UNCW Research into the Climate Impact of Antarctic Icebergs Published in the Journal Science Advances

Thursday, December 17, 2020

A study by UNCW researchers Mark England and Till Wagner, funded by the National Science Foundation, lays the groundwork for incorporating the impact of Antarctic icebergs into global climate models. Their findings were published Dec. 16 in the cover article of the journal Science Advances.
The project was led by England, a postdoctoral research fellow at UNCW and the Scripps Institution of Oceanography at the University of California San Diego. Ian Eisenman, an associate professor with Scripps Oceanography, was also part of the research team.
Building on a model previously developed by Wagner, UNCW assistant professor of physics and physical oceanography, England and the team created a model to predict how often the icebergs would break up and where they would drift. These icebergs have not typically been included in global climate models because they were difficult to simulate.
“We know that large tabular icebergs deliver about half of the freshwater from the Antarctic ice sheets to the Southern Ocean, and their importance in the climate system will likely increase over the coming century,” said England. “We think this an important step forward toward including these giant icebergs in global climate models and being able to incorporate their effects into climate change projections.”
Antarctic icebergs are generally tabular, or flat on top, with steep sides. As they break up and melt, the fresh water they add to the ocean affects salinity and the currents that are important in regulating global climate.
These icebergs can be massive. “The largest one we replicated is almost the size of New York City,” said Wagner. “An iceberg that large has the potential to put 300 billion tons of fresh water into the Southern Ocean – that’s enough to supply the entire U.S. consumption for about 10 days.”
The researchers stress that these larger icebergs, which can be expected to dramatically increase in number in the future, need to be taken into consideration when developing climate models to avoid inaccurate results.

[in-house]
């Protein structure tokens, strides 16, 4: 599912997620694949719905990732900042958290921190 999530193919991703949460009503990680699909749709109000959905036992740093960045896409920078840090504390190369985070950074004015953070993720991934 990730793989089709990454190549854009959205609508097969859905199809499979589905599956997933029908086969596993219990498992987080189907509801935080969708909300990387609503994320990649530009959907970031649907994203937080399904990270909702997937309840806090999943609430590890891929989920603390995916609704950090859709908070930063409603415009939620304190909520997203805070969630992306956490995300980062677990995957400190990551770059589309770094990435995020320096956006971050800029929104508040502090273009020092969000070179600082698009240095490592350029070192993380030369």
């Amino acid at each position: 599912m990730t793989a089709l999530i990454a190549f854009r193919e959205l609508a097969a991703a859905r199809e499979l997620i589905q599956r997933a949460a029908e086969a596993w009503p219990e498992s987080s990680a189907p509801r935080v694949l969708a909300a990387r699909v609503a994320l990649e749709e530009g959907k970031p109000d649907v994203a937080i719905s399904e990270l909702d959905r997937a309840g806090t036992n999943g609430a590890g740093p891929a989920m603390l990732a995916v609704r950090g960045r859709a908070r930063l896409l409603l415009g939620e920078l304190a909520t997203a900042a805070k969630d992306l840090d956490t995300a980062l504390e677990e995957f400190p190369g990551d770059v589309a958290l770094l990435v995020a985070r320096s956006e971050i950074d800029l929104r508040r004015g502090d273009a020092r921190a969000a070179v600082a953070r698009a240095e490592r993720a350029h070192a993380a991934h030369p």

“Our results show that giant icebergs spread Antarctic freshwater much further from the coast than previous studies have assumed,” Wagner said. “This may have important consequences for the dynamics of the Southern Ocean.”
Research and collaboration are among the key components of UNCW’s Strategic Plan.
“The work by Dr. Wagner and colleagues represents a significant advance in our understanding of the Earth system,” said Stuart Borrett, associate provost for research and innovation at UNCW. “Their work substantially improves the models of ice flow and freshwater dynamics in the Southern Ocean. This understanding is essential to improving our understanding of climate science and our ability to predict the impact of our changing climate. It’s exciting to see this truly global impact of UNCW research and innovation.”
-- Tricia Vance

Huge Antarctic icebergs, up close.
Antarctic tabular icebergs float in the Southern Ocean. The icebergs can be the size of cities or even small U.S. states. (Photo by Chris Packham)

Huge Antarctic icebergs floating in the distance
A series of Antarctic icebergs, photographed at a distance. (Photo by Chris Packham)